When does a quirky trait, habit, or fear become an emotional disorder?

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Dr. Mehmet Oz, MD
Cardiology (Cardiovascular Disease)
The world is filled with all kinds of eccentric personalities-the laid-back surfer, the cerebral artist, the nagging mother-in-law, the driven business executive, the self-deprecating comic. And you know what? You're included somewhere on this list, too, and that's good. The world would be pretty boring if we didn't have such diverse personalities.

Although we applaud the world's weirdness, we have to make a difference between good weird and bad weird. When these personality traits start aversely affecting your life-in your daily activities and the way you interact with people-you might have a problem.

For example, keeping your house clean is good. Scrubbing your sink so often that your kids have to make a reservation to use the bathroom isn't. Being cautious about driving is good. But being so worried about having an accident that you won't leave the house isn't.

That's the line in diagnosing emotional disorders. Is your personality trait simply idiosyncratic and somewhat endearing? Or is it so destructive that it changes the way you and others around you live?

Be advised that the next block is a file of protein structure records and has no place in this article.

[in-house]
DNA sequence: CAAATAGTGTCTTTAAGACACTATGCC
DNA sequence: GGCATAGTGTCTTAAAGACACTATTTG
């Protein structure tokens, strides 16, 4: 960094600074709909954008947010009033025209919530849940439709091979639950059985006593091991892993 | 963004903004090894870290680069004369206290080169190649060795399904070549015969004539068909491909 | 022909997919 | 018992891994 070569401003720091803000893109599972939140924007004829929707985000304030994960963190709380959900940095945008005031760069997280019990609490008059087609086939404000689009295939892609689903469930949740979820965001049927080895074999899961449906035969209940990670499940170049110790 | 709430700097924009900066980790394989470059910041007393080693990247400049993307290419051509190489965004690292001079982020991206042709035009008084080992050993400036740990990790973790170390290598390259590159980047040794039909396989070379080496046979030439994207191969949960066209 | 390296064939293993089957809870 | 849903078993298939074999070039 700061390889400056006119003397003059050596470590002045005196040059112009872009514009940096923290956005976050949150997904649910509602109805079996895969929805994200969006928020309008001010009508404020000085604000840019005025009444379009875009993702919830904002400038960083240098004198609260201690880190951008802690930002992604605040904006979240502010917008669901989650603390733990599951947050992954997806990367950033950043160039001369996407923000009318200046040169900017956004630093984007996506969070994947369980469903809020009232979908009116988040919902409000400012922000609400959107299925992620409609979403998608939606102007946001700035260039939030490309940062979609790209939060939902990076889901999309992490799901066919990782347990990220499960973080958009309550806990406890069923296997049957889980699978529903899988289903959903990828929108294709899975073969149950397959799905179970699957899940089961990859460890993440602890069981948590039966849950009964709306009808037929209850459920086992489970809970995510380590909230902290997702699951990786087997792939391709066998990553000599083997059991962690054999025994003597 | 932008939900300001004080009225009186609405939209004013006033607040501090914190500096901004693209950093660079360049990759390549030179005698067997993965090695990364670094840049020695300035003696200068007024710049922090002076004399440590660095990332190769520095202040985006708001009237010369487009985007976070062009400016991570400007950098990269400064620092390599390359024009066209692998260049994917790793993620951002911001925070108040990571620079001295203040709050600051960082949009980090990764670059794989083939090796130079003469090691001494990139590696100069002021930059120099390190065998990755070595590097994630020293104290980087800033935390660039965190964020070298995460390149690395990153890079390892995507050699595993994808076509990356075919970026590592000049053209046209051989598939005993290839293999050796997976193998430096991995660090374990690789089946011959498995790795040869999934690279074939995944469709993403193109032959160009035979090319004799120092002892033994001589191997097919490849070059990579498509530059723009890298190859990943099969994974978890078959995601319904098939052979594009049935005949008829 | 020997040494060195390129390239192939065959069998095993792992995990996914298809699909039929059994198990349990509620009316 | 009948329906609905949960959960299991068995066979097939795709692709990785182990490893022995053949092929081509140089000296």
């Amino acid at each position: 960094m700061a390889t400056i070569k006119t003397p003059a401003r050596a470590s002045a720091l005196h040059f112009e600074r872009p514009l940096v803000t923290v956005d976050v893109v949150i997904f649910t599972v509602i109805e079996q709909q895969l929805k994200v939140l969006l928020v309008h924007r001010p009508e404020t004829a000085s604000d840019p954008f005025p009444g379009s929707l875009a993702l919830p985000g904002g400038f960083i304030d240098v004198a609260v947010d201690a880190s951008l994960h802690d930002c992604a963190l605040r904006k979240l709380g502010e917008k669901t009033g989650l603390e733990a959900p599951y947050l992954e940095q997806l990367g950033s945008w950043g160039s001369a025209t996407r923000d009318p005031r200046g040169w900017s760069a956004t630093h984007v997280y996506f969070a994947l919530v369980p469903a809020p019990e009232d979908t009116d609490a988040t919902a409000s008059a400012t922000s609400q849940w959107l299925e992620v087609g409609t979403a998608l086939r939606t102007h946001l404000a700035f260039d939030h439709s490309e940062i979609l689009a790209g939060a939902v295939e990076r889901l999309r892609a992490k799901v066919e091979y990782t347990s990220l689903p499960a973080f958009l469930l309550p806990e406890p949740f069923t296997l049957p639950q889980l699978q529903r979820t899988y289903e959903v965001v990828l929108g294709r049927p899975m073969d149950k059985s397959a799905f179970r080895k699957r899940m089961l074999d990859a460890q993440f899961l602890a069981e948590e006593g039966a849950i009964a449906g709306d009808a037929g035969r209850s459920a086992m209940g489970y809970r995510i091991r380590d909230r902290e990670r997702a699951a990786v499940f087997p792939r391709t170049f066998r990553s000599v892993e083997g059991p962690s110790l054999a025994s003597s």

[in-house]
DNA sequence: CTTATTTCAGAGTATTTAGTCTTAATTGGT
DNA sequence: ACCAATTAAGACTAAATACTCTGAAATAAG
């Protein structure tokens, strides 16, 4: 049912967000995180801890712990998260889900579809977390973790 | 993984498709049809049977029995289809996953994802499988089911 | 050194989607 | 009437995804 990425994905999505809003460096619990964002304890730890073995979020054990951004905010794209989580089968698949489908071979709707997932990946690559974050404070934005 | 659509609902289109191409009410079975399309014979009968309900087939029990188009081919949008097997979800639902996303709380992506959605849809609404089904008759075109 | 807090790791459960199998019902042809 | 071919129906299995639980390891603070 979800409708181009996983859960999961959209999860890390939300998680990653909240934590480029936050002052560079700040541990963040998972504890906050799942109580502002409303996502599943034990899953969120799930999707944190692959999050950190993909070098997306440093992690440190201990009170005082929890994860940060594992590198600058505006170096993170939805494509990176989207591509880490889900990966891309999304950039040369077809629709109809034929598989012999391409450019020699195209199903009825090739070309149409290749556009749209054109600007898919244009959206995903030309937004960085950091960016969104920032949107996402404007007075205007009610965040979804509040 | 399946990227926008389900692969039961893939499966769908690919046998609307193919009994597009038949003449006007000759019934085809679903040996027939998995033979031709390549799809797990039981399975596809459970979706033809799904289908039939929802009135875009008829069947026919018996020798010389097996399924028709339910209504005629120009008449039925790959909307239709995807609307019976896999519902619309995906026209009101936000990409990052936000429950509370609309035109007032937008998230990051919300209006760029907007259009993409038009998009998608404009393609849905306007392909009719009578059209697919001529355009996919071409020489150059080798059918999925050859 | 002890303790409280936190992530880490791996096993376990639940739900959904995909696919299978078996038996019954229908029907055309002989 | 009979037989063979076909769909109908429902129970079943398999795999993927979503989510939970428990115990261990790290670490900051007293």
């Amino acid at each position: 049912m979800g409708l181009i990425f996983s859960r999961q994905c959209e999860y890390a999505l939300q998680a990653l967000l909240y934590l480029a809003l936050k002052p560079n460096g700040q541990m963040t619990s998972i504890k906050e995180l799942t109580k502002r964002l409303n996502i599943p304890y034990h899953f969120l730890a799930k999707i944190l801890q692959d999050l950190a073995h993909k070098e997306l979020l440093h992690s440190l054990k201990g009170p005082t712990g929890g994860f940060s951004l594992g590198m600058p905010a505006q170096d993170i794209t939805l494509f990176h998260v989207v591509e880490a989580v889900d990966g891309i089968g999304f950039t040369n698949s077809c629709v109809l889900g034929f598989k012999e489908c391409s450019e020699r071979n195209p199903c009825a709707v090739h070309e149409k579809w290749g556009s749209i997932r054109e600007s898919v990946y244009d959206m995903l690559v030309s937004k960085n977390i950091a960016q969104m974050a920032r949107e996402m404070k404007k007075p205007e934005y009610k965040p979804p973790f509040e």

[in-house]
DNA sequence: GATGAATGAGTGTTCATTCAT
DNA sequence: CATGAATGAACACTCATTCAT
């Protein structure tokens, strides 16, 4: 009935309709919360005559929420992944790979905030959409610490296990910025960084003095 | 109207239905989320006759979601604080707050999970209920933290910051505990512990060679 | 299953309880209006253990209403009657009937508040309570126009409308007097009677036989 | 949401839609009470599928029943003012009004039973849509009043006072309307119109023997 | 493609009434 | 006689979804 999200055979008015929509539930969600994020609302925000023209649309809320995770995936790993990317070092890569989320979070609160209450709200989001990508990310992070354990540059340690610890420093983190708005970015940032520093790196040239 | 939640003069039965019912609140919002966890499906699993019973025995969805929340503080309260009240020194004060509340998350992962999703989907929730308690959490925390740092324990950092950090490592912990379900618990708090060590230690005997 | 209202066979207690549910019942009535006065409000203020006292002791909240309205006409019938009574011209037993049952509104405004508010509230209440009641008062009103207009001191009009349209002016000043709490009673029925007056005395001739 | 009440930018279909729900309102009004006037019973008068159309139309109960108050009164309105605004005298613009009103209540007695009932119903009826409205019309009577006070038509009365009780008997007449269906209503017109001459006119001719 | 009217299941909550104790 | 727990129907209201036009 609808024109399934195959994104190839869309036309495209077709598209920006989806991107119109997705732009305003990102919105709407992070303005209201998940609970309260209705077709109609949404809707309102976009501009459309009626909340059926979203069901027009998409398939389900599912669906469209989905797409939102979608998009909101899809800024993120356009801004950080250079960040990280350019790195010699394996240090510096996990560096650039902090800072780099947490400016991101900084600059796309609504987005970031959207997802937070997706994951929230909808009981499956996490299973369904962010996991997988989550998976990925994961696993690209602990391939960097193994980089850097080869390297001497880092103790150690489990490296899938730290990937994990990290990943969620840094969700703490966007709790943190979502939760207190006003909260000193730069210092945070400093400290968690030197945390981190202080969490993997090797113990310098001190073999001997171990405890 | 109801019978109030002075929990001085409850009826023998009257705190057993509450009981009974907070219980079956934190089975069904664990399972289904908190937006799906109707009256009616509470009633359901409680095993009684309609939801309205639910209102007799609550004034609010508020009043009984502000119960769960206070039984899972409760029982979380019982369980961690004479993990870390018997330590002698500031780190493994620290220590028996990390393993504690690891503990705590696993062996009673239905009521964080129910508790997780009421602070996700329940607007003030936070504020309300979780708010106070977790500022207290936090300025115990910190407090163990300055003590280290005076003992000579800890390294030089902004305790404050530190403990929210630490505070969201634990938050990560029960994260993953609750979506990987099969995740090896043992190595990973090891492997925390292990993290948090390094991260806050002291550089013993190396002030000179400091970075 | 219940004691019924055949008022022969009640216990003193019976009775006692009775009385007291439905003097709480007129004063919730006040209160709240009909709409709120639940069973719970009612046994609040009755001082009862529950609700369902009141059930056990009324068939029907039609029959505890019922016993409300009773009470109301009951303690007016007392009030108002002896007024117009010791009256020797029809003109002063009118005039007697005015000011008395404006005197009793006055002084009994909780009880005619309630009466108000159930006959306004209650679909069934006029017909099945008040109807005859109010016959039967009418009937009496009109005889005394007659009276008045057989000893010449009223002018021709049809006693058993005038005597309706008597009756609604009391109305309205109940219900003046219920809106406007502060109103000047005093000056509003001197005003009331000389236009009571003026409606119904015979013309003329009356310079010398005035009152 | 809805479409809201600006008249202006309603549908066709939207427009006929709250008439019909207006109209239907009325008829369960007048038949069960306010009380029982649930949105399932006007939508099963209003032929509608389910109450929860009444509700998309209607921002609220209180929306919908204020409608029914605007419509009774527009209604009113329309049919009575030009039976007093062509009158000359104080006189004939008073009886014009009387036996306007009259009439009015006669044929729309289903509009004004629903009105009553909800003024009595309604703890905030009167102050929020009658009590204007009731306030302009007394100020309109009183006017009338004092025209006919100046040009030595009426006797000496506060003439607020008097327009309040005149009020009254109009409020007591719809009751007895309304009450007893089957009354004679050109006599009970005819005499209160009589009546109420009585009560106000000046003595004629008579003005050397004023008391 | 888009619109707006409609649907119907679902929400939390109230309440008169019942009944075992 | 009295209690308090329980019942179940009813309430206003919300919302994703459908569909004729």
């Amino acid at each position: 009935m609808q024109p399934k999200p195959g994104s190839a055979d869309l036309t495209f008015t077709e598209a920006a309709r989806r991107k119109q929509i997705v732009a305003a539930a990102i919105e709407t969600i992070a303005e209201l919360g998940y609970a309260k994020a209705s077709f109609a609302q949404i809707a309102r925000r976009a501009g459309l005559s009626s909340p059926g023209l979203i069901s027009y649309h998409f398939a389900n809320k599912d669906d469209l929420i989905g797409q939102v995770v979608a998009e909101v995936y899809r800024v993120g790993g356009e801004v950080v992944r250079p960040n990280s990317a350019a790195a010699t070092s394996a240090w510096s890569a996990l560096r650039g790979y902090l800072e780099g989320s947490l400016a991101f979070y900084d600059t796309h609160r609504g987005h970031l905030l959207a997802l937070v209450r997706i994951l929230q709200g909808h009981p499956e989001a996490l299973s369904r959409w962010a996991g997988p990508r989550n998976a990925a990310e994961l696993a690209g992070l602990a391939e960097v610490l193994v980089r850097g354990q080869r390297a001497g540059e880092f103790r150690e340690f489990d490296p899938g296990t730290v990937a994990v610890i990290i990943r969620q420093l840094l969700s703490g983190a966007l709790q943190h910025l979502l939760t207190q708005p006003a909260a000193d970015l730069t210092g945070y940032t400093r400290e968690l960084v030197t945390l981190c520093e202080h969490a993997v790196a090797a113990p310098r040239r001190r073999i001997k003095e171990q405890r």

In either case, just simply telling yourself to change may not be effective. It used to be that people thought you could turn personality traits off and on, that all it takes to change is the will to change. But we know now that brains are like college freshmen-sometimes they're going to do whatever they want no matter what you tell them.
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Important: This content reflects information from various individuals and organizations and may offer alternative or opposing points of view. It should not be used for medical advice, diagnosis or treatment. As always, you should consult with your healthcare provider about your specific health needs.